The customer 222 may be an individual or entity that desires to browse, search, purchase, or has purchased, one or more products from the merchants that sell products via the e-commerce marketplace 228. The client device 226 may be a personal computer (“PC”), desktop workstation, laptop computer, tablet computer, notebook computer, personal digital assistant (“PDA”), electronic-book reader, game console, set-top box, consumer electronics device, server computer, or any other type of computing device capable of connecting to the network 216 and communicating with the merchant system 202. The customer 222 might also be referred to herein as a “user” or as a “visitor” to the e-commerce marketplace 228 provided by the merchant system 202.

The customer 222 may use a client application 224 executing on the client device 226 to access and utilize the online shopping services provided by the application servers 204. In one embodiment, the client application 224 is a Web browser application, such as the MOZILLA® FIREFOX® Web browser from MOZILLA FOUNDATION of Mountain View, Calif. The client application 224 exchanges data with the application servers 204 in the merchant system 202 using the hypertext transfer protocol (“HTTP”) or another appropriate protocol over the network 216. The client application 224 might also be a stand-alone client application configured for communicating with the application servers 204. The client application 224 might also utilize any number of communication methods known in the art to communicate with the merchant system 202 and/or the application servers 204 across the network 216, including remote procedure calls, SOAP-based Web services, remote file access, proprietary client-server architectures, and the like.

According to one embodiment, the application servers 204 execute an online shopping module 218. The online shopping module 218 provides the e-commerce marketplace 228, including functionality for allowing the customer 222 to browse, search, and purchase products available from the online merchant that operates the merchant system 202 and from other sellers. For instance, the online shopping module 218 may retrieve a product listing for a particular product offered for sale by the online merchant or another seller from a product catalog 102, generate a Web page containing product information, and transmit the Web page over the network 216 to the client application 224 executing on the client device 226 for display to the customer 222.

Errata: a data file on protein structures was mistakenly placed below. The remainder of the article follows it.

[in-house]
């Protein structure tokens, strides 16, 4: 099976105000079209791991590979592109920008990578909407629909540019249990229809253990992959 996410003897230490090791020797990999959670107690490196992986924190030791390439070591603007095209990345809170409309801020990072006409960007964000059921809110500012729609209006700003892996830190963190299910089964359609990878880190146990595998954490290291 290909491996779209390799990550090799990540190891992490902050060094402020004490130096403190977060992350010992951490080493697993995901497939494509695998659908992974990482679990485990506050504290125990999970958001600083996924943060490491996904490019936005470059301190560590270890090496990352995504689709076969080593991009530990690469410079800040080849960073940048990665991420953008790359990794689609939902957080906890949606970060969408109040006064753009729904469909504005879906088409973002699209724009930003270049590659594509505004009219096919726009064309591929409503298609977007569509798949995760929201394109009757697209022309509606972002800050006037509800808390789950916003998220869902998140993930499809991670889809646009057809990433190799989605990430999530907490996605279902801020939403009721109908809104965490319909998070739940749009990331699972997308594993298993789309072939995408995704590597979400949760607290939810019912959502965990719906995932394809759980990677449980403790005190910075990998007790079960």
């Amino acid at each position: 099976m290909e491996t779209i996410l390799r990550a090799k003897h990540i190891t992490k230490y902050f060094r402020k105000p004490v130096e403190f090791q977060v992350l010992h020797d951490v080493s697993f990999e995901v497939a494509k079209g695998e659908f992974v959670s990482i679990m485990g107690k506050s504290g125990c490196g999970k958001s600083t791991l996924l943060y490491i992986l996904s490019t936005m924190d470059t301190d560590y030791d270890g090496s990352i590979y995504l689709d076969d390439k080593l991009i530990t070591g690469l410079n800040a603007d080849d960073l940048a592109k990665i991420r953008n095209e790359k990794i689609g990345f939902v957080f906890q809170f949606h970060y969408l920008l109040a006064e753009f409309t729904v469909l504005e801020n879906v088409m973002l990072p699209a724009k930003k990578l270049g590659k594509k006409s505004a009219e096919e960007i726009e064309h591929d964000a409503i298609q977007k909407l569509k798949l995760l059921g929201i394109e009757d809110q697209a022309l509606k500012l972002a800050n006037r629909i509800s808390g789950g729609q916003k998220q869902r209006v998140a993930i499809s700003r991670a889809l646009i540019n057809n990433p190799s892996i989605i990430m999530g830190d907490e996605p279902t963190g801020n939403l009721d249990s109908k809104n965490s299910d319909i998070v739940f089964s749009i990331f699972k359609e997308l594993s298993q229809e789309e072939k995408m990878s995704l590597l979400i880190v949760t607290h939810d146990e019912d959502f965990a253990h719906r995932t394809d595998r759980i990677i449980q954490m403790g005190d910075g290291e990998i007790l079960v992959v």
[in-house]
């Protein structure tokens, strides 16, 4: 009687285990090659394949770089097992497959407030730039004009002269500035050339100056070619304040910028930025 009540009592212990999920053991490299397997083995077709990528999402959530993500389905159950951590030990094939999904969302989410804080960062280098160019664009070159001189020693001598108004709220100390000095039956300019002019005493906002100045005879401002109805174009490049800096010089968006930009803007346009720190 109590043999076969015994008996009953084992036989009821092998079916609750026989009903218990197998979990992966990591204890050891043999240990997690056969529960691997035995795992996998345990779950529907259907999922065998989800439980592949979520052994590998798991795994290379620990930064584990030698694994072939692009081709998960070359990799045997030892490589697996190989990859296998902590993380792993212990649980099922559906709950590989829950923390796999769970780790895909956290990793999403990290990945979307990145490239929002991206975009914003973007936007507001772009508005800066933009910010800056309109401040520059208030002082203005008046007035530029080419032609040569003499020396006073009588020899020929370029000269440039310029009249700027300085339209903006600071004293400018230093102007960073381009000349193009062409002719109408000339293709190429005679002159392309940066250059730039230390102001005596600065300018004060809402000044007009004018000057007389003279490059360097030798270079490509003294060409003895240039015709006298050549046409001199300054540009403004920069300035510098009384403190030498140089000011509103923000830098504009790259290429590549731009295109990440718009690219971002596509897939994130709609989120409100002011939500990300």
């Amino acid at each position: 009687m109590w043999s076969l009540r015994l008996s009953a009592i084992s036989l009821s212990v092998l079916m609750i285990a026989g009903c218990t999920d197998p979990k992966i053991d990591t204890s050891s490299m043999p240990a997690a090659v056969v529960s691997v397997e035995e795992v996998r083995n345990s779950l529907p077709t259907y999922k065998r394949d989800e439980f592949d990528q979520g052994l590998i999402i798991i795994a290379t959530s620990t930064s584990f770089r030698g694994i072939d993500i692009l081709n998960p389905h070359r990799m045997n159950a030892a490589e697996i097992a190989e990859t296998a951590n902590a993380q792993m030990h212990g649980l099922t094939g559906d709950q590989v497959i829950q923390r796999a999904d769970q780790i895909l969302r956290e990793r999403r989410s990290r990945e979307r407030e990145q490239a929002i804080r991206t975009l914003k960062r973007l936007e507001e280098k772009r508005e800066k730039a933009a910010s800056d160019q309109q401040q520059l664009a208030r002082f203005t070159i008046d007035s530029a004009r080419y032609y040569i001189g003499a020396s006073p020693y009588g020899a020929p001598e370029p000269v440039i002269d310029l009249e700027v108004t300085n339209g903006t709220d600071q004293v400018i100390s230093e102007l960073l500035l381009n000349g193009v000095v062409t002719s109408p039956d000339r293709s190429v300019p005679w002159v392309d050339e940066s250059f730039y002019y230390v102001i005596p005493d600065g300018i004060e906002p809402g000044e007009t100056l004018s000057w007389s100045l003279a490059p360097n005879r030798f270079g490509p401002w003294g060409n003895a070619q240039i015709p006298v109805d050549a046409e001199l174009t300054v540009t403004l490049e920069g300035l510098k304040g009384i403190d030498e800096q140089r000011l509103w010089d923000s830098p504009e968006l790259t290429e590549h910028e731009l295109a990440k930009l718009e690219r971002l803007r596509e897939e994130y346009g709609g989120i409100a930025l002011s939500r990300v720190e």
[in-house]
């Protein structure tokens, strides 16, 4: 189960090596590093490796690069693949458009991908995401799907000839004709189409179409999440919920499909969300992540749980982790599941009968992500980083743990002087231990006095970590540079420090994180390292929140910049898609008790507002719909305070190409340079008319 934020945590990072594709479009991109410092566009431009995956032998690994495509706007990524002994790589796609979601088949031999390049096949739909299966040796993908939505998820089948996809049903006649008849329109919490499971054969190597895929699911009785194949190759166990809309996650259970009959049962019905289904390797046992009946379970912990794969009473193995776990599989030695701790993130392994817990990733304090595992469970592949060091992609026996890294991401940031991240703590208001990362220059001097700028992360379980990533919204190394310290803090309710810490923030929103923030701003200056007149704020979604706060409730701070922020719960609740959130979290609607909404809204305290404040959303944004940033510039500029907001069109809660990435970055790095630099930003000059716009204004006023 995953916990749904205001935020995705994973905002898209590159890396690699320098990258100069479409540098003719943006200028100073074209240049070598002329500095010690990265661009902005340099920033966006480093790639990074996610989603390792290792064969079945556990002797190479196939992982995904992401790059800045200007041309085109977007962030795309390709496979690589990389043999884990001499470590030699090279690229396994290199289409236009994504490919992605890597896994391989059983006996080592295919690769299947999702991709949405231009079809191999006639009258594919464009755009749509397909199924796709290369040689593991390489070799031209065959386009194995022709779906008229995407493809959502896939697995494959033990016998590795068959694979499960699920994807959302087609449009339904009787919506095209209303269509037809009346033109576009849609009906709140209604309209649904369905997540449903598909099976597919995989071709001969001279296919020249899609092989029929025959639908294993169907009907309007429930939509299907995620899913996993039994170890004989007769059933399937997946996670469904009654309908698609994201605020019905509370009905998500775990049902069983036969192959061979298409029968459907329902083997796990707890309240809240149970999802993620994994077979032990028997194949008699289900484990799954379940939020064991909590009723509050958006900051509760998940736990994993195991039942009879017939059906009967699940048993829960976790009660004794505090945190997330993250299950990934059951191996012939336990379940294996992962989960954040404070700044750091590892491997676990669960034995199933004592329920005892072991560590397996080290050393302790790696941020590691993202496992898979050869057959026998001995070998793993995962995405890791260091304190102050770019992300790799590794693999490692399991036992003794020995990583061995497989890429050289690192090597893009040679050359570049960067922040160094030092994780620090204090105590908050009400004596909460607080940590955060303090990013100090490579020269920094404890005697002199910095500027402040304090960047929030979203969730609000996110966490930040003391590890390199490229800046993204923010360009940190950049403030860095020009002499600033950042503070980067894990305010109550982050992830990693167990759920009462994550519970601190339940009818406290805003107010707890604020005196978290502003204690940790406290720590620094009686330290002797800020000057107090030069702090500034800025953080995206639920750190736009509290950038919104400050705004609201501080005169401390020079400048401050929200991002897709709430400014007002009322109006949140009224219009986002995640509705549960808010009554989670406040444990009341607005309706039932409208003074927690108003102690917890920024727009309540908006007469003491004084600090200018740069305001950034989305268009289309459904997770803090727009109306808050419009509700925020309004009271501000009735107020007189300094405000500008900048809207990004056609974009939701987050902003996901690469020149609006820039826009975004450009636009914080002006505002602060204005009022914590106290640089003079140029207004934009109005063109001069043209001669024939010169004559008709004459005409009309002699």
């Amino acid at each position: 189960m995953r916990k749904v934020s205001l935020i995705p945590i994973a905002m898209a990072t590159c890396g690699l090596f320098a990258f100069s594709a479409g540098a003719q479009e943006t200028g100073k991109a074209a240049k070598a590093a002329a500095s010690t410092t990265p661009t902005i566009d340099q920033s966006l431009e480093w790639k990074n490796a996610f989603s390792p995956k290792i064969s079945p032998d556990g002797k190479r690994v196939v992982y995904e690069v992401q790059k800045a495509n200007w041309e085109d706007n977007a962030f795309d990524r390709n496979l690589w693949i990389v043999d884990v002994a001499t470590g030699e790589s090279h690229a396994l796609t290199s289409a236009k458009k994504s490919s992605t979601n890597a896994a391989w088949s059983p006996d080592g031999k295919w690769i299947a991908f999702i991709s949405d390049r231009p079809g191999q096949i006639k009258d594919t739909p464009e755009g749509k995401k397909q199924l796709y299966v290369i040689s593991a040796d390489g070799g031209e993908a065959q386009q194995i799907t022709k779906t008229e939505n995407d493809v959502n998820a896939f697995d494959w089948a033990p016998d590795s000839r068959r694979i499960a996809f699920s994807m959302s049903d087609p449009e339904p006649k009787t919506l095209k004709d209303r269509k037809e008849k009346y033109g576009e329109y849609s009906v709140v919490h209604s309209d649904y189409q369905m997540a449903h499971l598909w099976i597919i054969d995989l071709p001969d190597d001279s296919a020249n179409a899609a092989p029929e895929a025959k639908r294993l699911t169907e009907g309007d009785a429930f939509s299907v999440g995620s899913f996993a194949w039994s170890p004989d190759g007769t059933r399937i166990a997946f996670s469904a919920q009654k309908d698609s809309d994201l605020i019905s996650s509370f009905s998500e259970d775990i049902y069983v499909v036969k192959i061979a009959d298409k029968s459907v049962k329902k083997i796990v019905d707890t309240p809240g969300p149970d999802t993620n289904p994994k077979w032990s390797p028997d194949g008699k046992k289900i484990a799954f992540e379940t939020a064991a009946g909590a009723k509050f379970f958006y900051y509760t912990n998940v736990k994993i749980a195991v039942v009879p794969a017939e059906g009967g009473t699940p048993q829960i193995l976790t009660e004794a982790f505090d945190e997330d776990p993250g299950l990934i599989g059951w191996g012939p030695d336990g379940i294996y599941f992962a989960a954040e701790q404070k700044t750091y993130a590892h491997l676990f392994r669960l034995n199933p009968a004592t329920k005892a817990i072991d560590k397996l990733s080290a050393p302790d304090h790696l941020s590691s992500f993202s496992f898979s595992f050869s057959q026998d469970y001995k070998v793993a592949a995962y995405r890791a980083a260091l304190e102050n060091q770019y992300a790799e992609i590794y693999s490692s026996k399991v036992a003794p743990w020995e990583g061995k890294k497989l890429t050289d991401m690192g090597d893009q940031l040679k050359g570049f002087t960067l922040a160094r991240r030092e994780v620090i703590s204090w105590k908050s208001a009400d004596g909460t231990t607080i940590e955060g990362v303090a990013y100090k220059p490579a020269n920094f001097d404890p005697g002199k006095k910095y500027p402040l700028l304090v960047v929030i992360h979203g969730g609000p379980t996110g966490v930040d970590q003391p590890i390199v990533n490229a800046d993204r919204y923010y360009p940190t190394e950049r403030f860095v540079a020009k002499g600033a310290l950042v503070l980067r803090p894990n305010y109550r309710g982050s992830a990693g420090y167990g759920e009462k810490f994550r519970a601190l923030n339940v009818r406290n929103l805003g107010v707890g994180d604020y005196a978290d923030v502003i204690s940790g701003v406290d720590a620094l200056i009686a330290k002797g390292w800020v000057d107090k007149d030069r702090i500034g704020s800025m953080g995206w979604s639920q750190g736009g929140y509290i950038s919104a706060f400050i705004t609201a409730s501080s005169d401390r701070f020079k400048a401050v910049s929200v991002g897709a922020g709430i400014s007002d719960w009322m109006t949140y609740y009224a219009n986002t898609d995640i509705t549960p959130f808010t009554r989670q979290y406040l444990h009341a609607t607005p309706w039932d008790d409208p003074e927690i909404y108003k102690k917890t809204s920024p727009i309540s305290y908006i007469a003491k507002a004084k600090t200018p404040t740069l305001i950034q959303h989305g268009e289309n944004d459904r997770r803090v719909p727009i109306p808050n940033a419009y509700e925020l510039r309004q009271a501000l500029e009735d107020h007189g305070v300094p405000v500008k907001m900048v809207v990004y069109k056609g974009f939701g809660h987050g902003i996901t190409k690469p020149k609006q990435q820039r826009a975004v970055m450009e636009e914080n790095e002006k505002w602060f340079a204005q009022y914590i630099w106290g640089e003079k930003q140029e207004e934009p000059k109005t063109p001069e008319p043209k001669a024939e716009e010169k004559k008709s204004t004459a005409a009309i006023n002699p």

The online shopping module 218 might utilize pre-stored or dynamically created resources to generate the e-commerce marketplace 228. For instance, Web pages, images, text files, program code for generating Web pages, metadata, scripts, executable code, and other types of data utilized to create and/or provide a Web page might be stored or dynamically generated. Other types of resources might also be stored or generated dynamically by the online shopping module 218 to provide the e-commerce marketplace 228. The online shopping module 218 might also maintain a customer profile data store including information about customers of the merchant system 202, such as their name, address and other contact information, payment information, preferences, and other data.

According to embodiments, the online shopping module 218 also provides functionality for allowing third-party sellers, such as the seller 208, to sell products on the e-commerce marketplace 228. Although only a single seller 208 is illustrated in FIG. 2, it should be appreciated that many such sellers might be permitted to sell products by way of the e-commerce marketplace 228.

In order to facilitate the listing of products for sale on the e-commerce marketplace 228 by sellers, the application servers 204 execute a listing processing module 206 in one embodiment. The listing processing module 206 receives a seller feed 214 from a seller 208 that contains details describing the products the seller 208 wishes to make available for sale through the e-commerce marketplace 228.

The seller feed 214 may be a flat file containing tabular data, an extensible markup language (“XML”) file, or any other data container in which product details can be encapsulated. The seller feed 214 may contain data for multiple product listings, each containing a number of fields identifying the product and describing various attributes of the product. The listing processing module 206 may receive the seller feed 214 from a client device 210 over the network 216.